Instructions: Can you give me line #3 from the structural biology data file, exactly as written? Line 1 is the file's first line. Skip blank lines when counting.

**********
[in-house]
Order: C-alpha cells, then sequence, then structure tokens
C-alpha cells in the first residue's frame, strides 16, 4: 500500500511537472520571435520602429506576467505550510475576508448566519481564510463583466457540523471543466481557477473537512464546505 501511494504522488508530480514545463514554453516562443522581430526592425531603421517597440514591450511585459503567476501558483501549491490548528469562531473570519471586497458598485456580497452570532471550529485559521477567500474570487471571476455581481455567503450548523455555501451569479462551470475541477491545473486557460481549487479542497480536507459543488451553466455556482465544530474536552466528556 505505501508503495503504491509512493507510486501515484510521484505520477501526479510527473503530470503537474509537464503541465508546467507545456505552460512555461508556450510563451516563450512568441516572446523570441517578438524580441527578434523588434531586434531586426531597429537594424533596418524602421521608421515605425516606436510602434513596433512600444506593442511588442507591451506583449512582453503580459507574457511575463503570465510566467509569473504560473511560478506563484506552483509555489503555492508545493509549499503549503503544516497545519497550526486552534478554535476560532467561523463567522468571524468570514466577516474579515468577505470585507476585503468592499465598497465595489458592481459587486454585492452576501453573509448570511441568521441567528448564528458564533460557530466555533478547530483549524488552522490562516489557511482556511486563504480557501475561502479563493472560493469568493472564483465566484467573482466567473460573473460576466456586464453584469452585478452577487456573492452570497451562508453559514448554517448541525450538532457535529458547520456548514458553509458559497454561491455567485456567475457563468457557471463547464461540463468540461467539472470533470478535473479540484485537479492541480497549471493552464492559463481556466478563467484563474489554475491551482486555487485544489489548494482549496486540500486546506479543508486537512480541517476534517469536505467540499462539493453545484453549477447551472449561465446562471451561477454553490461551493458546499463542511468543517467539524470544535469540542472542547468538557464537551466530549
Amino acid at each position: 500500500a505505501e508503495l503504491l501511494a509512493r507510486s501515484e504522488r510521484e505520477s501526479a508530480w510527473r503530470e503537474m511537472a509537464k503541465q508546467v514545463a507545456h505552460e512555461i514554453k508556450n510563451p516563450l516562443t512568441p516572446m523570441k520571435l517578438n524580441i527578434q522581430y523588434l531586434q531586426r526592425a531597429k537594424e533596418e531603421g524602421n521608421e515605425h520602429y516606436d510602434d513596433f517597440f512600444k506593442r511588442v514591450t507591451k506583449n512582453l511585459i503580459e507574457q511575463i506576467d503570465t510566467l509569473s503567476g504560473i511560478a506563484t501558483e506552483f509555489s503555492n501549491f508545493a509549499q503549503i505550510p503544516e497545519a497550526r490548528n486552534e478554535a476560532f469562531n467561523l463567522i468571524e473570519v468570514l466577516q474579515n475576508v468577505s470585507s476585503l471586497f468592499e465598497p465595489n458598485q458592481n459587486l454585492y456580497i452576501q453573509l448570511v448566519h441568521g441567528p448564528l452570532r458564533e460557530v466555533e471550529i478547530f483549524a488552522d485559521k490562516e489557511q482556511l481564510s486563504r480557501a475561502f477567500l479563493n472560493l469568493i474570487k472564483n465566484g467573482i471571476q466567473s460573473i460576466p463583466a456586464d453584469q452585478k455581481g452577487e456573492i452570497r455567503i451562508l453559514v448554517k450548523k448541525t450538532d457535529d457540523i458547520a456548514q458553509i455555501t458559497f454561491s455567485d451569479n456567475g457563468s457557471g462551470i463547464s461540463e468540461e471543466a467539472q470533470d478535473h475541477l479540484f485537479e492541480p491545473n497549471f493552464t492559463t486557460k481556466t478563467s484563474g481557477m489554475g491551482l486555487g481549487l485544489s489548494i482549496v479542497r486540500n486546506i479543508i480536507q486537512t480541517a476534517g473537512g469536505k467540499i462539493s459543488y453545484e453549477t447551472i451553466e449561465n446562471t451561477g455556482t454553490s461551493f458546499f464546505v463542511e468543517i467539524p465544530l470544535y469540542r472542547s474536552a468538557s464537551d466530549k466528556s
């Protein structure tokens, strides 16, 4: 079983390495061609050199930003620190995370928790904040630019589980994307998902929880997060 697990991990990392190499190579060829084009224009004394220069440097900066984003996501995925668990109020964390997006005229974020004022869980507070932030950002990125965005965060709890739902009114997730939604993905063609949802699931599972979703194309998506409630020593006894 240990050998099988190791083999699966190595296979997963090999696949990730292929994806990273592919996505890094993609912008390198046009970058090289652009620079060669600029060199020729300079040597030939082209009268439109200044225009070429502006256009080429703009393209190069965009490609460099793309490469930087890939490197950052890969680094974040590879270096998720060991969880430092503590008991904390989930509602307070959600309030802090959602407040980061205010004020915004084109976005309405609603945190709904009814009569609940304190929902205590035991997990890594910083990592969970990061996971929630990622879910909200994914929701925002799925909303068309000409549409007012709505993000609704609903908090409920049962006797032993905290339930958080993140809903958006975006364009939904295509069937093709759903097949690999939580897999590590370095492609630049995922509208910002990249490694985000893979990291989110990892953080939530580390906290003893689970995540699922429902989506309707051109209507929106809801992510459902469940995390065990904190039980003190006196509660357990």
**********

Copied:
C-alpha cells in the first residue's frame, strides 16, 4: 500500500511537472520571435520602429506576467505550510475576508448566519481564510463583466457540523471543466481557477473537512464546505 501511494504522488508530480514545463514554453516562443522581430526592425531603421517597440514591450511585459503567476501558483501549491490548528469562531473570519471586497458598485456580497452570532471550529485559521477567500474570487471571476455581481455567503450548523455555501451569479462551470475541477491545473486557460481549487479542497480536507459543488451553466455556482465544530474536552466528556 505505501508503495503504491509512493507510486501515484510521484505520477501526479510527473503530470503537474509537464503541465508546467507545456505552460512555461508556450510563451516563450512568441516572446523570441517578438524580441527578434523588434531586434531586426531597429537594424533596418524602421521608421515605425516606436510602434513596433512600444506593442511588442507591451506583449512582453503580459507574457511575463503570465510566467509569473504560473511560478506563484506552483509555489503555492508545493509549499503549503503544516497545519497550526486552534478554535476560532467561523463567522468571524468570514466577516474579515468577505470585507476585503468592499465598497465595489458592481459587486454585492452576501453573509448570511441568521441567528448564528458564533460557530466555533478547530483549524488552522490562516489557511482556511486563504480557501475561502479563493472560493469568493472564483465566484467573482466567473460573473460576466456586464453584469452585478452577487456573492452570497451562508453559514448554517448541525450538532457535529458547520456548514458553509458559497454561491455567485456567475457563468457557471463547464461540463468540461467539472470533470478535473479540484485537479492541480497549471493552464492559463481556466478563467484563474489554475491551482486555487485544489489548494482549496486540500486546506479543508486537512480541517476534517469536505467540499462539493453545484453549477447551472449561465446562471451561477454553490461551493458546499463542511468543517467539524470544535469540542472542547468538557464537551466530549